For FHA loans, lenders want to see a debt-to-income ratio of 50% or less to qualify. Conventional loans allow DTIs up to 50% in some cases; however, it should ideally be no more than 43%.

Loan Limits for FHA vs. Conventional

Both FHA and conventional loans have limits on the amount you can borrow. This limit varies depending on the area you’re buying in.

In 2024, the FHA loan limit is $498,257 in low-cost areas and $1,149,825 in more expensive areas.

Conventional loan limits are set by the Federal Housing Finance Agency. The 2024 limit is set at $766,550 for the majority of mortgages. If you need a mortgage greater than that, consider applying for a jumbo loan.

Mortgage Insurance for FHA vs. Conventional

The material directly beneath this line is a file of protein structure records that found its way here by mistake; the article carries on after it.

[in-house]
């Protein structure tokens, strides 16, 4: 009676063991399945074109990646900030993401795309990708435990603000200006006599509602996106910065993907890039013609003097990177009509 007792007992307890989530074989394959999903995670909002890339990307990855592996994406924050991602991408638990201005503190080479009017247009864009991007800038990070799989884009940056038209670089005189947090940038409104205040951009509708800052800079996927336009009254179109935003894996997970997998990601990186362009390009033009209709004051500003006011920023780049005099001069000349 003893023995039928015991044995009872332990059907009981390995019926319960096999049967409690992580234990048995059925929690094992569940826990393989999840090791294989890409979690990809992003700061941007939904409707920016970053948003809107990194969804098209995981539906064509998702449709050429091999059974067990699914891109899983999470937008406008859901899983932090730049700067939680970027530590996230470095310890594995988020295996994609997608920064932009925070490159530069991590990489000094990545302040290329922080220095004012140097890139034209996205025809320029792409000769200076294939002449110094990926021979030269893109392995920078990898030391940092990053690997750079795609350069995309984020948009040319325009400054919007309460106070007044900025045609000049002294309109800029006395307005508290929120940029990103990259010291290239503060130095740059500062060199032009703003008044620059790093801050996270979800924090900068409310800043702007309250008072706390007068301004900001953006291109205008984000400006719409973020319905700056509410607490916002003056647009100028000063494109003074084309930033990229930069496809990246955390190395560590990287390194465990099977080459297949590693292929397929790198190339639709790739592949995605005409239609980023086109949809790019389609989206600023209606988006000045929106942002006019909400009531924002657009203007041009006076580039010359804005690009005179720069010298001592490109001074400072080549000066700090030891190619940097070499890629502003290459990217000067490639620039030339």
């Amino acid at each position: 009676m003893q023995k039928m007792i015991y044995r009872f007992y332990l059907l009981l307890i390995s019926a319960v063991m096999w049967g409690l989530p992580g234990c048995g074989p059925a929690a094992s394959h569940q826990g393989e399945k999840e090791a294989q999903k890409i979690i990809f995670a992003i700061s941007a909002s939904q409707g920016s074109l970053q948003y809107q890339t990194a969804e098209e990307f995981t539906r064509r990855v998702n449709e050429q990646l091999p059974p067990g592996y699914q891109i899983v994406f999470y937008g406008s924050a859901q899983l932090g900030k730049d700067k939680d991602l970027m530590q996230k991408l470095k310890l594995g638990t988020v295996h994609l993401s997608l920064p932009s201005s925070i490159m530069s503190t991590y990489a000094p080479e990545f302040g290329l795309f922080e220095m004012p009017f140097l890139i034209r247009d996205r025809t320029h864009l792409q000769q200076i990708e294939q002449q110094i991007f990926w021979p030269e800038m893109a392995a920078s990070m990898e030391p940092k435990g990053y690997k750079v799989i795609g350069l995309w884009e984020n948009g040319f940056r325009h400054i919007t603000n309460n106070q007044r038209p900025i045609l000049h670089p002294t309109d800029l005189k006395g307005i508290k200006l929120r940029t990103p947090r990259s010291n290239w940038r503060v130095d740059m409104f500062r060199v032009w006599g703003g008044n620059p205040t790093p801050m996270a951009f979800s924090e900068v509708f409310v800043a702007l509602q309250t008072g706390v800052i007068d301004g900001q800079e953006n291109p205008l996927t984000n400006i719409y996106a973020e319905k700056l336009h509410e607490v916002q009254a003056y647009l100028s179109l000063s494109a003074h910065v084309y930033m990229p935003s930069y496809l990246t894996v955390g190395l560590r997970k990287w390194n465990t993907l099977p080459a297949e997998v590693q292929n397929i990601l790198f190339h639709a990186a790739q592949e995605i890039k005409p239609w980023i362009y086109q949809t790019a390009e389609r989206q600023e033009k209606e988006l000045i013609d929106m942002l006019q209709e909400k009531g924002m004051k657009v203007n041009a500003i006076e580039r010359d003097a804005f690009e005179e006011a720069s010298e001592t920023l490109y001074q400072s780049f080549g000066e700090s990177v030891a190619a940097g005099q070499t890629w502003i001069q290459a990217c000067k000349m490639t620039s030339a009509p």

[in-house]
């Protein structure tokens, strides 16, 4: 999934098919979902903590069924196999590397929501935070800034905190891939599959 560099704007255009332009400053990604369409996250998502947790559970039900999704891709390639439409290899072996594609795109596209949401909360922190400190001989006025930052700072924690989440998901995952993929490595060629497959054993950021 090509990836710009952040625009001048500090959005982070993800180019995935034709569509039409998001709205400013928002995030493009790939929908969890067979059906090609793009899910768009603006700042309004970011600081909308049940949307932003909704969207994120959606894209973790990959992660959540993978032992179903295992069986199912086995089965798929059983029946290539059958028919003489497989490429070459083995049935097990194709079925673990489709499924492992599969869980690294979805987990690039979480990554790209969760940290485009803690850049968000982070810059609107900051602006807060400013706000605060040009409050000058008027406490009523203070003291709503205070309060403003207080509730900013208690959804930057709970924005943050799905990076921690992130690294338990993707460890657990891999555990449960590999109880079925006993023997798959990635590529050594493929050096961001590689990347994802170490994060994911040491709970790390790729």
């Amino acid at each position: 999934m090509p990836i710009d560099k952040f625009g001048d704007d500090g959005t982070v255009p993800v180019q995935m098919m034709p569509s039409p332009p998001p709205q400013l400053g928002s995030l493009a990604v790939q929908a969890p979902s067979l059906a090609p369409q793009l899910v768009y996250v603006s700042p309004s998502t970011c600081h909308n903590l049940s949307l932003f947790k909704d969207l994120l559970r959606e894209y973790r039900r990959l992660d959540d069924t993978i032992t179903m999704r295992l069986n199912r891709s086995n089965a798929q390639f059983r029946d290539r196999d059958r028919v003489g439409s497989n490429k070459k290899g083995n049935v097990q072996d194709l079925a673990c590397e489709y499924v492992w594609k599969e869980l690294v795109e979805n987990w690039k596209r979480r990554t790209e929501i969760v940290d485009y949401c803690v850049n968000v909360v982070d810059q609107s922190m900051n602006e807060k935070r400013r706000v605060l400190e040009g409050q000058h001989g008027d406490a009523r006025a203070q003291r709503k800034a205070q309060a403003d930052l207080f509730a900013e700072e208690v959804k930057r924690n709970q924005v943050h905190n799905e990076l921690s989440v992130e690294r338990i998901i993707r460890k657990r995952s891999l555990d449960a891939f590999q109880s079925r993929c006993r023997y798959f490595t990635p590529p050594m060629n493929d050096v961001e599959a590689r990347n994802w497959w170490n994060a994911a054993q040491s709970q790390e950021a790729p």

Mortgage insurance acts as a safety net for lenders to protect them from borrowers who may be at higher risk of defaulting. If you have a low down payment, mortgage insurance is usually required.

For conventional mortgages, you will have to pay mortgage insurance if you put down less than 20%. However, once you build up at least 20% equity in your home, that insurance is no longer required.

For FHA loans, you will also have to pay mortgage insurance for lower down payments. The difference is that an FHA loan with less than 10% down means the mortgage insurance is payable throughout the entirety of your loan—even if you reach 20% equity. If you put 10% down or more, you can remove the mortgage insurance after 11 years of payments.

Otherwise, to remove a PMI from your FHA loan, you would need to refinance to a conventional loan down the line.

Which is Better for Me? FHA or Conventional?